# Basic idea

Let's say you want to find the mass of a rope that's not of uniform density. You have to travel along the path and integrate by the adding the masses of each small slice of the rope.

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We can represent the integral along the path as
$$\int_C f(x,y) \, \mathrm{d}s = \int_a^b f(g(t), h(t))\sqrt{(g'(t))^2 + (h'(t))^2}\, \mathrm{d}t $$
The only restriction is it has to be **smooth**, meaning $f'(x,y)$ is never 0.

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Instead of writing in terms of $\mathrm{d}s$, we can write it as
$$\int_C f(x,y)\,\mathrm{d}x = \int_C f(x(t),y(t))x'(t)\,\mathrm{d}t$$
Note that if y'(t) = 0 in the original equation, it's the same thing, so this is independent of y. We can do the same thing with x.
$$\int_C f(x,y)\,\mathrm{d}y = \int_C f(x(t),y(t))y'(t)\,\mathrm{d}t$$
We can generalize and write this:
$$\int_C M(x,y)\, \mathrm{d}x + \int_C N(x,y)\, \mathrm{d}y$$
That's usually shortened to
$$\int_C M(x,y)\, \mathrm{d}x + N(x,y)\, \mathrm{d}y$$ In order to evaluate this, you must turn both d_'s into the same thing, be it $\mathrm{d}x$ or $\mathrm{d}t$.

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Evaluate $\int_C xy\, \mathrm{d}x + x^2\, \mathrm{d}y$, if C is the curve $y = x^2 + 3$ from $0 \leq x \leq 5$.
The first thing we do is write $y = x^2 + 3, dy = 2xdx$, using the same notation as u-subs. Then, all we have to do is replace all the $y$'s with $x^2 + 3$'s, and we're set.
$$\int_0^5 x\left(x^2 + 3\right)dx + x^2(2x)dx$$
$$=\int_0^5 3x^3 + 3x\, \mathrm{d}x=\boxed{\frac{2025}{4}}$$
# Example: same question, but parametric

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Evaluate $\int_C xy\, \mathrm{d}x + x^2\, \mathrm{d}y$, if C is the curve $x = t$, $y = t^2 + 3$ from $0 \leq x \leq 5$.
The first thing we do is find what dx and dy are. $$x = t, dx = dt, y = t^2 + 3, dy = 2tdt$$
This particular problem works out the **exact same way**, and that's why I wanted to show the two methods. Sometimes parametric is better, sometimes the normal form is better, it depends.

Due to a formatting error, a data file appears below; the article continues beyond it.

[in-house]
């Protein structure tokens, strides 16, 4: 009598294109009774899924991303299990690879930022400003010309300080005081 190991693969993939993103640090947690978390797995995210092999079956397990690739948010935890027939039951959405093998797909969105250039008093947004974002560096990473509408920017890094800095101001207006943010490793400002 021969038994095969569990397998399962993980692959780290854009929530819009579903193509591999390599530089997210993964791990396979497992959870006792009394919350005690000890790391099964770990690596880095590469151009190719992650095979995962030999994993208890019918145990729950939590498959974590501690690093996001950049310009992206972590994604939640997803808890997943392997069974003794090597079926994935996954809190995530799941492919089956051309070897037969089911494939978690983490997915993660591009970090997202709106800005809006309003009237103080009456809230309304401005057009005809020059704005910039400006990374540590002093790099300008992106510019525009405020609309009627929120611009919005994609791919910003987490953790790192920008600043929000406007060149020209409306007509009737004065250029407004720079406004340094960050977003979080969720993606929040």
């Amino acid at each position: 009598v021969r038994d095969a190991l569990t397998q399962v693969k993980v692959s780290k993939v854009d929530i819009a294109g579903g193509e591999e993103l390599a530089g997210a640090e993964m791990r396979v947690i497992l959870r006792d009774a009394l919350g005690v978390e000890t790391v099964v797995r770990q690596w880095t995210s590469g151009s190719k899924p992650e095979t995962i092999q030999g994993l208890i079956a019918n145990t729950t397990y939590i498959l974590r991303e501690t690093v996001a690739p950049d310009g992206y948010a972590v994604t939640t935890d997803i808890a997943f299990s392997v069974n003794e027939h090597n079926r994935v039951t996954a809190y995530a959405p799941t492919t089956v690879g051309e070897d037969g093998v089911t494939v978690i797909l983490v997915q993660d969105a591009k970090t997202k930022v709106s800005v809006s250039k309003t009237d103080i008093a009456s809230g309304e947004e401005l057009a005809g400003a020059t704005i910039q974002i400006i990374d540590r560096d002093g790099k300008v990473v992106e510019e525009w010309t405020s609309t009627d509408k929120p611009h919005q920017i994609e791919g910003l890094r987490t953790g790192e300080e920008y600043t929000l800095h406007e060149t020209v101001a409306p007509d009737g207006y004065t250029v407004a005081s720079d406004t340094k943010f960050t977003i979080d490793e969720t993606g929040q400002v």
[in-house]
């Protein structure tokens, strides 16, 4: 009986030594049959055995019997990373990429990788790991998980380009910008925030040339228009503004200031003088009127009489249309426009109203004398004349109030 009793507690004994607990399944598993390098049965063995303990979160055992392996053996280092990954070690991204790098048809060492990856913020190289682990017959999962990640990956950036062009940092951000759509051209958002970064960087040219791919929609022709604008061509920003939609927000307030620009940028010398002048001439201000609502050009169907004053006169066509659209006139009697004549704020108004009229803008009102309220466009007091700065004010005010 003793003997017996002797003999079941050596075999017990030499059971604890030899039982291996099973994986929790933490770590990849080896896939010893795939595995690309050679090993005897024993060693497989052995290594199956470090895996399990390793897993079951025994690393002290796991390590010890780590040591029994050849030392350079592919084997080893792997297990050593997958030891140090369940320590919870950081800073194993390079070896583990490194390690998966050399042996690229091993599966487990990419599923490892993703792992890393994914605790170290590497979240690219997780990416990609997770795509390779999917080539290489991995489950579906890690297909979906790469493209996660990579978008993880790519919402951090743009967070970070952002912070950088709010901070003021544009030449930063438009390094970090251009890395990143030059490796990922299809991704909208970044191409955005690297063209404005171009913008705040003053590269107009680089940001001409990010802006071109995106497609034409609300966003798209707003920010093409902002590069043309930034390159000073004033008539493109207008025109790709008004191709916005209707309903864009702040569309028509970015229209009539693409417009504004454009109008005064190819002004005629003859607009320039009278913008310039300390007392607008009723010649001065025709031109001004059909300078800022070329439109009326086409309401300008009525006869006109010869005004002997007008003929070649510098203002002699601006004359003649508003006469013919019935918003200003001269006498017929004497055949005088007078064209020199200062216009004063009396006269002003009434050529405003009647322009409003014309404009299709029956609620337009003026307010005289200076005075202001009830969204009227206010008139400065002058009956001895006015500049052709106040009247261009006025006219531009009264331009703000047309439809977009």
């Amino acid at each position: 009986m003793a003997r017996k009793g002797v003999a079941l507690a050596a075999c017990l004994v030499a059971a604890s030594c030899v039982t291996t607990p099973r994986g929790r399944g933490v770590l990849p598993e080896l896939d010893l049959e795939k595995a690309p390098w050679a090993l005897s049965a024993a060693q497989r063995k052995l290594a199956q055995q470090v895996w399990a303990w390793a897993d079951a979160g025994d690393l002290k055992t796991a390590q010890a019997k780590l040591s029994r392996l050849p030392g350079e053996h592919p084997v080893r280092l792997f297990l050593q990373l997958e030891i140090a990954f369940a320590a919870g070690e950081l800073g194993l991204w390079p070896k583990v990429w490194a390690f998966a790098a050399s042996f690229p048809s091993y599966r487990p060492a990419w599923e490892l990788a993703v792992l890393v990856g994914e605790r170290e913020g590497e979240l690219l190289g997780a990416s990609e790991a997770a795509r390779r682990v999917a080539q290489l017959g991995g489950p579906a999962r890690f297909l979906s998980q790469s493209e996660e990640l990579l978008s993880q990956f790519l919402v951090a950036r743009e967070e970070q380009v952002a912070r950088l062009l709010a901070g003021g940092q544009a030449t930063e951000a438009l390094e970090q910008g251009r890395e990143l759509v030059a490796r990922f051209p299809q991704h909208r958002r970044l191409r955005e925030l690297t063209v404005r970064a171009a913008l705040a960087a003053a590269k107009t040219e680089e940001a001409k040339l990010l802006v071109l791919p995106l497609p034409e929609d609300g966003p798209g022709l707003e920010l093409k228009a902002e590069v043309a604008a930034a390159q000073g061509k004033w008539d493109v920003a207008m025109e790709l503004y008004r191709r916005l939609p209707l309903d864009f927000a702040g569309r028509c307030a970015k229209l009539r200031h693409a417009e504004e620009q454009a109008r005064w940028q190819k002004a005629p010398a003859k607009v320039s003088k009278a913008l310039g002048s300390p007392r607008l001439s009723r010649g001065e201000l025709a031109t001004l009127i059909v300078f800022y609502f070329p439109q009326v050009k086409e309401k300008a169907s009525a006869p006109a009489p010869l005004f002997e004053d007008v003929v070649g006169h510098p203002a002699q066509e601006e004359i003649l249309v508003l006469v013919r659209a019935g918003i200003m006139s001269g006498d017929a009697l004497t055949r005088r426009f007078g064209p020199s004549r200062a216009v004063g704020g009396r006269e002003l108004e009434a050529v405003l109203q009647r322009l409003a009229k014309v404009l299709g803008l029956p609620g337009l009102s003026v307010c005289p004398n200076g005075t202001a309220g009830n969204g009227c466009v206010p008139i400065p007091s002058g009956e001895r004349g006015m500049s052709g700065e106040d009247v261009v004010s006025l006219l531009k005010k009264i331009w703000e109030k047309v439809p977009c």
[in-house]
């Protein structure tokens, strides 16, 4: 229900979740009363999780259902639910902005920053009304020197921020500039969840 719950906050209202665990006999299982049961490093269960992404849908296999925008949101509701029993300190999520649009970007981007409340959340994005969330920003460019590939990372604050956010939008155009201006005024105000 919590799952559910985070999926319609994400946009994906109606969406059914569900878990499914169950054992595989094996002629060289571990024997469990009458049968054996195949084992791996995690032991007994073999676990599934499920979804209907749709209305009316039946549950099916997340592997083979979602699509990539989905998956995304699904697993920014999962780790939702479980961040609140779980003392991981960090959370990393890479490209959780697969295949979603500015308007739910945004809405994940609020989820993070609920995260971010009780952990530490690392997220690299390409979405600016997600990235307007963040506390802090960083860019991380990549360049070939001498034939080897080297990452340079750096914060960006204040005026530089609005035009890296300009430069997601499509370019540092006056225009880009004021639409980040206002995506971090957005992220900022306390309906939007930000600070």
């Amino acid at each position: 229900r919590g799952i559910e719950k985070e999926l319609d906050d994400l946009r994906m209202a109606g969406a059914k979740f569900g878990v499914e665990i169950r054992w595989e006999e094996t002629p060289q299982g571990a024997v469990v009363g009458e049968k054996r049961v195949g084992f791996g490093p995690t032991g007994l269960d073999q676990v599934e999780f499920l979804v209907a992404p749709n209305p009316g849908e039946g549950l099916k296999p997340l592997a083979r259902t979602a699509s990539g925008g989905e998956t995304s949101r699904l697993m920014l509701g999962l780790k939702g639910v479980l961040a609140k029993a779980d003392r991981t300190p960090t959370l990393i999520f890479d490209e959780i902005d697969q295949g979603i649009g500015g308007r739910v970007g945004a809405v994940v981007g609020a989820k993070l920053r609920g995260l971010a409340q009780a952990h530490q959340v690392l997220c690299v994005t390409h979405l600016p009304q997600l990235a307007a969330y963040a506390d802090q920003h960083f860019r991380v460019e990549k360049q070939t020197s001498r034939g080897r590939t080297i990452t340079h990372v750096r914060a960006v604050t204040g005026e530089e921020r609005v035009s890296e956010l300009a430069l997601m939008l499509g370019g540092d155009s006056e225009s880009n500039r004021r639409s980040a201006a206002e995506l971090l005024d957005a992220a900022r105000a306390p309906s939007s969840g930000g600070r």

$$\int_0^5 x\left(x^2 + 3\right)dx + x^2(2x)dx$$
$$=\int_0^5 3x^3 + 3x\, \mathrm{d}x=\boxed{\frac{2025}{4}}$$

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A major application of line integrals deals with the work done by moving through a force field. So, imagine a submarine moving around the violent ocean. The current at each point is different, so it's nontrivial to caluclate the work done by moving from one place to another.
Now, the work is the sum of all of the $\Delta{}W$s. When the area you're looking at is so small, there is a constant force acting upon a point, and the direction is constant. Recall from section 14.3 that the work down by a constant force along a direction $V$ is $F \cdot V$. Using that, we can say
$$\Delta{}w_i = F(u_i, v_i, w_i) \cdot < \Delta{}x_i, \Delta{}y_i, \Delta{}z_i >$$
$$ = M(u_i, v_i, w_i)\Delta{}x_i + N(u_i, v_i, w_i)\Delta{}y_i + P(u_i, v_i, w_i)\Delta{}z_i$$
So, $$W = \int_C M(x,y,z)\, \mathrm{d}x + N(x,y,z)\, \mathrm{d}y + P(x,y,z)\, \mathrm{d}z$$
Finally, we can say that
$$W = \int_C F \cdot T\, \mathrm{d}s$$
$T$ is the unit tangent vector, and recall we're taking the dot product of many constant-direction works, so we need the unit tangent vector.
In addition, this is equal to $\int_C F \cdot dr$, and $dr = dx**i** + dy**j** + dz**k**$.

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The force at a point (x,y,z) is given by $< y, z, x>$. Find the work along the curve $x = t, y = t^2, z = t^3, 0 \leq t \leq 2$.
$$\int_C F \cdot dr = \int_C ydx + zdy + xdz$$
$$dx = dt, dy = 2tdt, dz = 3t^2dt$$
$$=\int_0^2 t^2dt + t^3(2tdt) + t(3t^2dt)$$
$$=\int_0^2 t^2 + 2t^4 + 3t^3\, \mathrm{d}t = \boxed{\frac{412}{15}}$$